Moisture Meter for logs - report

I recently ran an enquiry here about using a moisture meter for
checking the moisture level in wood for a wood burning stove.
There wasn't much help offered - in fact there was a degree of flack
about wasting effort and money.
Well, I think that is worth feeding back what I am finding.
The first thing is this quote from the website of a wood burning stove
manufacturer :-
"Wood
Most types burn well provided they are properly
seasoned with a moisture content below 20%.
NOTE.- It is bad practice to burn recently felled timber or
wood that is wet. The heat output will be poor and it will
cause excessive tar deposits to form in the chimney. "
I was questioned in the original thread over my statement that the
flue had blocked possibly because of damp wood being burnt. I think
that statement is now justified - the caveat is the 'possibly' but
this is clearly stating that the tar level will go up if the wood
isn't dry enough.
The quote also gives a baseline figure for acceptable moisture
content.
I bought a cheap two pin digital read-out moisture meter off Ebay. I
used it to check the moisture level of a stack of well seasoned (5
years old most of it) pile of logs stored in an open, roofed, log shed
and found a consistent level of 18% at the surface of the wood. I
then cut up several of these logs and found that the moisture level
was 18% throughout.
I then investigated the beech that I have recently been logging - this
is off a tree that died 15 months, fell 11 months ago and was cut up
in May. It's moisture level is 25% currently and again is consistent
throughout each log.
For a tenner this has given me valuable information and reassurance.
I don't apologise for now thinking two fingers to the naysayers.
Rob
Reply to
robgraham
That's a neat idea Rob. I hadn't thought of using a moisture meter to check logs. It also confirms that even long-dead trees need to have a drying period after being felled and cut up.
Peter Scott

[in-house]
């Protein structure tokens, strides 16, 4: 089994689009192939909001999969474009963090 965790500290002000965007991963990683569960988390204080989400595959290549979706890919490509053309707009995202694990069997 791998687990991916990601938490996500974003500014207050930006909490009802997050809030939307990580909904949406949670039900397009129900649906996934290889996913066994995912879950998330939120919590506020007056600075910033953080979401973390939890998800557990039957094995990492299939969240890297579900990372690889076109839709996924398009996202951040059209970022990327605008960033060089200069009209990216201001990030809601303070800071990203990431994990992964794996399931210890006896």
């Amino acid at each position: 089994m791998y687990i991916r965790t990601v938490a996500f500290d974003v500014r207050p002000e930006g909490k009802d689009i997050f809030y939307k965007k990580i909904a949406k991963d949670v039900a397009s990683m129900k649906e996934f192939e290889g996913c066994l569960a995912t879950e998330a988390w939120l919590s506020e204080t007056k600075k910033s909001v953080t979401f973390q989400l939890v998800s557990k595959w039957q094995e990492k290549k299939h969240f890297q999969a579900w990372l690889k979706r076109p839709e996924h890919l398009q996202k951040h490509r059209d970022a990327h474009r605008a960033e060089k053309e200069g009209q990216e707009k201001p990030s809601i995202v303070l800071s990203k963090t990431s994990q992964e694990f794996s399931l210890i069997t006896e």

Reply to
Peter Scott
My advice on sweeping the chimney/flue still stands...
"If the tree has died, then after around 15 months, the only moisture in there is going to be from the rain, if it was put under cover after it was felled then it should be dry enough to burn surely?"
Was the beech put under cover when it was felled?
With regard to "I don't apologise for now thinking two fingers to the naysayers" then that's your prerogative - but my grandfather used to burn logs as a main source of heat and he *never* had a problem (he didn't use a moisture meter either), but he did sweep the old flue four times a year.
Brian G
Reply to
Brian G
"he did sweep the old flue four times a year." - that as you will appreciate, Brian, just allows me to come in with the point that he had obviously found it necessary to sweep it that frequently because of the damp wood he was burning !! :>)
There did seem to be a general attitude of negativity amongst the replies to my original posting and considering the low investment cost I was surprised that no one had gone down this route out of curiosity if nothing else.
My attitude was that at a tenner this was a no brainer - OK I may be a bit of gadget freak in that I've also just bought for the same sort of price an infra red thermometer to let me check the radiator settings and the wood burner outlet temperature. Interestingly the latter has lead me to find, and double check, that the pipestat was hopelessly out of calibration.
My original quest was to find out an opinion on cheap moisture meters - the opinion was that the idea was nonsense. I bought one regardless, have found it an excellent little tool and have reported thus here.
Rob
Reply to
robgraham
Rob,
I have a large pile of wood and a log burner being installed. Have searched on ebay for 'moisture meter' but there are about 100 of different designs. What model was yours?
Davy
Reply to
Davy
I had a wood burning stove and also a very damp house some years ago. I found that using my multimeter on the ohms range and sticking the two probes into the wall or log got a resistance read out which was reduced as the moisture increased. I presume all that a moisture meter measures is electrical resisitance.